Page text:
Fade to Pink

older-womenOver the summer, I watched my mother get ready to go out with friends. She stood in front of me, smoothing her top, and asked if she looked all right.

She looked fine.

(By fine I mean eh.)

“Come on,” I said. I pulled out a hot-pink blouse hanging in her closet. We dug out some chunky, turquoise jewelry, pulled out a pair of strappy sandals and voila. My mother recently let her hair grow out to a beautiful silvery white and it looked gorgeous against the pink.

“It’s not too…much?” she asked.

“Fuck it, Ma,” (how I love being an adult with my mother—which inevitably involves many four letter words–and booze), “you’re seventy-one. Now’s not the time to fade into the background.”

I wasn’t saying it to appease her, I really meant it. She smiled and then, in an act reminiscent of my kids, spilled something down the front of her blouse. Luckily we found a sunshine yellow one to take its place.

Women are expected, after a certain age, to gently fade into the background without muss or fuss. It’s generally assumed that somewhere between child bearing age and death we should gracefully make room for the next generation of young women who are, presumably, pea-cocking and preening in order to attract a mate.


Screw that.

I shall not fade gently into that good wall. No thanks.

Don’t get me wrong. I have no desire, intention, or even capability of attracting attention of the sexual kind. Far from it. In fact, on a night out with a group of women recently, I realized with relief that I have reached an age where I could legitimately be the mother of some of those young men. And not like a teen mom either. Far from filling me with dread, I felt a tremendous sense of freedom, because even though I’ve never defined myself by my sexual attractiveness quotient, let’s face it–I live in the real world and I’m not a cyborg. But just because I’m not interested in attracting sexual attention doesn’t mean I am going to suddenly embrace beige and fade into wall-flower status.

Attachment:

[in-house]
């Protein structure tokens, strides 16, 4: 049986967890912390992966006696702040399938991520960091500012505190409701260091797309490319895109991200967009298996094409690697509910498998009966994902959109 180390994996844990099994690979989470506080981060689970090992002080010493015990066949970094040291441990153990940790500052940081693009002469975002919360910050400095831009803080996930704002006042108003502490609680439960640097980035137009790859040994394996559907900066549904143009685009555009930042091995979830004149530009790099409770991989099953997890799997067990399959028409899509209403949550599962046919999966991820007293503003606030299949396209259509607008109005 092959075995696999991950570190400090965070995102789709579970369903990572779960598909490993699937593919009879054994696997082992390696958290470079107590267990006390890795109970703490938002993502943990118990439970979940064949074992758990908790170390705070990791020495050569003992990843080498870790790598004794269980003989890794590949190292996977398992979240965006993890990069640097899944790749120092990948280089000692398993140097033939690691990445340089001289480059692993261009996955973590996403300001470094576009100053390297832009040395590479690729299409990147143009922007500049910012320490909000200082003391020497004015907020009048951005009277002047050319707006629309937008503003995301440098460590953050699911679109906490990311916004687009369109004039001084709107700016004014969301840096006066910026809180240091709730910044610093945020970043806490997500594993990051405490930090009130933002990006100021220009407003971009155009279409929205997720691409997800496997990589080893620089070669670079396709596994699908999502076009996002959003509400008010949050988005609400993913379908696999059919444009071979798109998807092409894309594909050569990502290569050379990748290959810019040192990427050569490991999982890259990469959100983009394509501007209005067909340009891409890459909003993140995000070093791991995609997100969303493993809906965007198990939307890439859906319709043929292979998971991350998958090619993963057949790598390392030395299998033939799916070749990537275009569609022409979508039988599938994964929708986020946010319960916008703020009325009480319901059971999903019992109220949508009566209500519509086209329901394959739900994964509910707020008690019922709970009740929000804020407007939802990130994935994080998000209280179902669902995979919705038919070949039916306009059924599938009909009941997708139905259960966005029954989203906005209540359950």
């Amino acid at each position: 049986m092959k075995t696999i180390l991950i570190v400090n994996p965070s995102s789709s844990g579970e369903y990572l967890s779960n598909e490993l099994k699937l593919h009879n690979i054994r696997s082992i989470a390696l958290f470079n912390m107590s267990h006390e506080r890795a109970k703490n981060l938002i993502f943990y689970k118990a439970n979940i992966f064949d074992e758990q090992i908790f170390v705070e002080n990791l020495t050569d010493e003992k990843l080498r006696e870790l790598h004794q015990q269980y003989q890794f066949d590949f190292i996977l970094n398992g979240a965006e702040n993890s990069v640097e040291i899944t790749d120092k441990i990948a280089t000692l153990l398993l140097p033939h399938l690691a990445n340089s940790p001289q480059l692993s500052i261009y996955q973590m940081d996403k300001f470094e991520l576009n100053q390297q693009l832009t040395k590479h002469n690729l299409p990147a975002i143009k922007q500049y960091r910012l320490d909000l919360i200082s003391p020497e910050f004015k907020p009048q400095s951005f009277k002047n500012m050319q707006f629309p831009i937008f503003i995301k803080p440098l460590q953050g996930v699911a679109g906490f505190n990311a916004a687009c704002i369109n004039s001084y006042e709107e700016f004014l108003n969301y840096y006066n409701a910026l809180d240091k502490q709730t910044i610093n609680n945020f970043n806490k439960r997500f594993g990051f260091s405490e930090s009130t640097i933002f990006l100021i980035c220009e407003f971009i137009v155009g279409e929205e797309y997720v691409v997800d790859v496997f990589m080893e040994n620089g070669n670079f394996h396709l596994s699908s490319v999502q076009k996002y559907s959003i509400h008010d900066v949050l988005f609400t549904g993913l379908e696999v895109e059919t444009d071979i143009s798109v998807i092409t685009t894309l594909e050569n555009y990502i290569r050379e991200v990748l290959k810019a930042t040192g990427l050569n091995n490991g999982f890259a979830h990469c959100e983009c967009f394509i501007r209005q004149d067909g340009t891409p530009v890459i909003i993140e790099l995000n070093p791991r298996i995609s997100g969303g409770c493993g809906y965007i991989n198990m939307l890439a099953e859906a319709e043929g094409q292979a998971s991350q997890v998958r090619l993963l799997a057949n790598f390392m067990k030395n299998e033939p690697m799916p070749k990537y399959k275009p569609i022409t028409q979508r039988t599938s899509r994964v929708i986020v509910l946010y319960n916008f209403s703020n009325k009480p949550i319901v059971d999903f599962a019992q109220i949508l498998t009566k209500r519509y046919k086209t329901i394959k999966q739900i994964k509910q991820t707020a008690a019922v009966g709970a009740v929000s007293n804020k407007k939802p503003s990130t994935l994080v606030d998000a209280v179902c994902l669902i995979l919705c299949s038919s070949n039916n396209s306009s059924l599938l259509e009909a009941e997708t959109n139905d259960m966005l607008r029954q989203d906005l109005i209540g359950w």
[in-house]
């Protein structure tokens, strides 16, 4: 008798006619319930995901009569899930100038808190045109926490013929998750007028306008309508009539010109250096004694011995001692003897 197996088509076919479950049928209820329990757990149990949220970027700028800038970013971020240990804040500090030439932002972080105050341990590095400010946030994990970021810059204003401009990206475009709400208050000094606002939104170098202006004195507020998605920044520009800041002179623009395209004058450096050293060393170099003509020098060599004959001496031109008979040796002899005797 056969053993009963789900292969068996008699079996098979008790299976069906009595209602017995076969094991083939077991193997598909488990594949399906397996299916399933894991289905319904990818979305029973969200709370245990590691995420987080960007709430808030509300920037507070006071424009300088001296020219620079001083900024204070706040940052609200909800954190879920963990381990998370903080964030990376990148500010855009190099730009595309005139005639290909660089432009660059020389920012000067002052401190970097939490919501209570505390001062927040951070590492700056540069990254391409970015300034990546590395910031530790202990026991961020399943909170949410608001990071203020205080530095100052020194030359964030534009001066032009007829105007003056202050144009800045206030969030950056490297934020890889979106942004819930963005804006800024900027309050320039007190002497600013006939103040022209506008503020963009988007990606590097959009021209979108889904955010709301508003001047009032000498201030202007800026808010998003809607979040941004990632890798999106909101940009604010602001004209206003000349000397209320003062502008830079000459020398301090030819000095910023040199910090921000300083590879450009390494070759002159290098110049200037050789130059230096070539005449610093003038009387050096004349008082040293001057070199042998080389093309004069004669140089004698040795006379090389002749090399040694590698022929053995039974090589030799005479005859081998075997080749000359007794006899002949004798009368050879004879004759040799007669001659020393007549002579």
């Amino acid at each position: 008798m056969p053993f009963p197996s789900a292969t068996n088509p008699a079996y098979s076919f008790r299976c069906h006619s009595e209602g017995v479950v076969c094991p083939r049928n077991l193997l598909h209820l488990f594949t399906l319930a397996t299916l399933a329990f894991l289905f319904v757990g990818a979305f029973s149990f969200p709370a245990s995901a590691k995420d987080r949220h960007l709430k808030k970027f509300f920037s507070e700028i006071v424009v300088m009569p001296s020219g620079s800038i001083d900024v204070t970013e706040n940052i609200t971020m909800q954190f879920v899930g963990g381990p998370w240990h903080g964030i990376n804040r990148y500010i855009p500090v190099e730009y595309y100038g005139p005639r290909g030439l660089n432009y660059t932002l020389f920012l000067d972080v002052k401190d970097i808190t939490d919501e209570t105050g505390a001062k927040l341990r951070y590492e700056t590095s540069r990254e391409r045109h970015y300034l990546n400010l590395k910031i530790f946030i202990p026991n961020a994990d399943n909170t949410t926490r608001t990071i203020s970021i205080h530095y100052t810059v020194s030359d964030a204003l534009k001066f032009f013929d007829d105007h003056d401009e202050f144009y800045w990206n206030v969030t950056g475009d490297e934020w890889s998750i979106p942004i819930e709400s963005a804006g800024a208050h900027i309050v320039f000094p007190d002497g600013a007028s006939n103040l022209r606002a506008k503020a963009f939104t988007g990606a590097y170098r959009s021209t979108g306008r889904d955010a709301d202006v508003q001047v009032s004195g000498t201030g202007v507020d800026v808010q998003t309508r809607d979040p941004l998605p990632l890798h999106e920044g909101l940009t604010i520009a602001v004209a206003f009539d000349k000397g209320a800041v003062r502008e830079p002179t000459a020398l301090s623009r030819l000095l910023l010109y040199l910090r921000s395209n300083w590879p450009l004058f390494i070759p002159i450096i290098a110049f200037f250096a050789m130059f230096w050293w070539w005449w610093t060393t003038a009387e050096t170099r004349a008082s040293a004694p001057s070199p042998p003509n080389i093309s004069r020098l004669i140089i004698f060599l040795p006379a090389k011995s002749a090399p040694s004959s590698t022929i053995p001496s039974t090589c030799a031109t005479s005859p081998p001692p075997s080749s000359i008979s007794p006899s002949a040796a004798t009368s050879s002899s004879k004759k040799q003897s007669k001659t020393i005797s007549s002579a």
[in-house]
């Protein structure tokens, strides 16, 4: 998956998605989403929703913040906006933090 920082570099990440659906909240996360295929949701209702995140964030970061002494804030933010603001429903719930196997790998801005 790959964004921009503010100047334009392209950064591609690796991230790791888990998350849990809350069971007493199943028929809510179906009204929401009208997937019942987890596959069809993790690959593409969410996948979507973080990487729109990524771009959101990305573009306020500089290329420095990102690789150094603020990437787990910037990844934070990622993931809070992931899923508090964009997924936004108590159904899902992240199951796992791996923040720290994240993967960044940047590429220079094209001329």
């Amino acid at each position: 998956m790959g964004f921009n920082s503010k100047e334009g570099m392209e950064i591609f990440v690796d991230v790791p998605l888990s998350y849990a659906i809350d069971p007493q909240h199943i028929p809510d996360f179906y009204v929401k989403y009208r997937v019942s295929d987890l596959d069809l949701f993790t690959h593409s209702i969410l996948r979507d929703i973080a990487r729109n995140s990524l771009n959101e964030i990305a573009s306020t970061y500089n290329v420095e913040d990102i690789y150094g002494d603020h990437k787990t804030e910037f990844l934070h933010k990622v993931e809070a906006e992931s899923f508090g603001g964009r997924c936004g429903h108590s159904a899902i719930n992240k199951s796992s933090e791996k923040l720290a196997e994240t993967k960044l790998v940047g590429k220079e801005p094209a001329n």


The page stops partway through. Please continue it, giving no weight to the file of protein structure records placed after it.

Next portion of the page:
(A note to the young women on the dance floor suspiciously eyeing a group of slightly drunk mothers happily grinding to Justin Timberlake: Rest assured, we’re not competing for the attention of your male peers. Most of us have kids up our asses all day long, the last thing we want is someone else hanging around near there. The idea that a group of mothers on a night out are after anything more than a few glasses of wine and not having to put their kids to bed is….well, hilarious, really.)

The older I get, the louder I get, in volume, opinion, and color. Over the past five or seven years, a swath of hot pink has insinuated itself into my wardrobe and lifestyle. My cell phone was pink. My Danish bike is bright, hot pink. Hell, I even dyed chunks of my hair hot pink last year.

Think about that for a moment. Instead of letting my hair fade to gray, I dyed it hot pink.

Hot pink is not ultra feminine or soft. It’s kind of in your face. I’m old enough to realize I am not ultra feminine though I gleefully embrace certain aspects of femininity. I’m not particularly soft either (unless it’s orphans, then marshmallow soft). I guess I am kind of in your face though.

If the maiden phase of a female is all about sexual attraction and the mother is about softness, then the path to crone is definitely paved with, Oh, hell no.

I’m not advocating if you’re over forty you should go out and drown yourself in hot pink. I’m not opining that you should march into your hairdresser and demand blue streaks in your hair. I’m saying don’t hide yourself away. Don’t assume you have reached a point in life where all you can do is fade away until you blend into the concrete.

I don’t know about you but I have a LOT left to say.

So buy the sequins if you love them. Buy the sparkle. Buy the stilettos or the mini-skirt if you want. Buy the bikini and the screaming orange scarf. Swathe yourself in color. Dye your hair fuchsia. Or don’t. Do what makes you feel good, not what some market researcher tells you you should be doing. Don’t be afraid to call attention to yourself. You still have a lot left to give and do and say.